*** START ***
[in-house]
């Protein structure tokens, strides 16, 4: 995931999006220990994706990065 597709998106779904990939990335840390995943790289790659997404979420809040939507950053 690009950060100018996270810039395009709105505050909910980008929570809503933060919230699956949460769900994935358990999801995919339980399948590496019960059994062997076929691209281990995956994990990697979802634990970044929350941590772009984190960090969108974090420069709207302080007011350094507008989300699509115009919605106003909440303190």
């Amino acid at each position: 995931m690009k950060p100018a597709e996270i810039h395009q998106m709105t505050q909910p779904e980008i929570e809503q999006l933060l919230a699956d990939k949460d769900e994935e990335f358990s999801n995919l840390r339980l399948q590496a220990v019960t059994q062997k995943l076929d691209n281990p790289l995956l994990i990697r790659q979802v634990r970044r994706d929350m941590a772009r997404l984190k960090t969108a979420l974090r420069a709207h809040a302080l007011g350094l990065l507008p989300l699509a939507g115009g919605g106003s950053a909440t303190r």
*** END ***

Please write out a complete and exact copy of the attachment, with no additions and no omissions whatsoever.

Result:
[in-house]
């Protein structure tokens, strides 16, 4: 995931999006220990994706990065 597709998106779904990939990335840390995943790289790659997404979420809040939507950053 690009950060100018996270810039395009709105505050909910980008929570809503933060919230699956949460769900994935358990999801995919339980399948590496019960059994062997076929691209281990995956994990990697979802634990970044929350941590772009984190960090969108974090420069709207302080007011350094507008989300699509115009919605106003909440303190």
């Amino acid at each position: 995931m690009k950060p100018a597709e996270i810039h395009q998106m709105t505050q909910p779904e980008i929570e809503q999006l933060l919230a699956d990939k949460d769900e994935e990335f358990s999801n995919l840390r339980l399948q590496a220990v019960t059994q062997k995943l076929d691209n281990p790289l995956l994990i990697r790659q979802v634990r970044r994706d929350m941590a772009r997404l984190k960090t969108a979420l974090r420069a709207h809040a302080l007011g350094l990065l507008p989300l699509a939507g115009g919605g106003s950053a909440t303190r």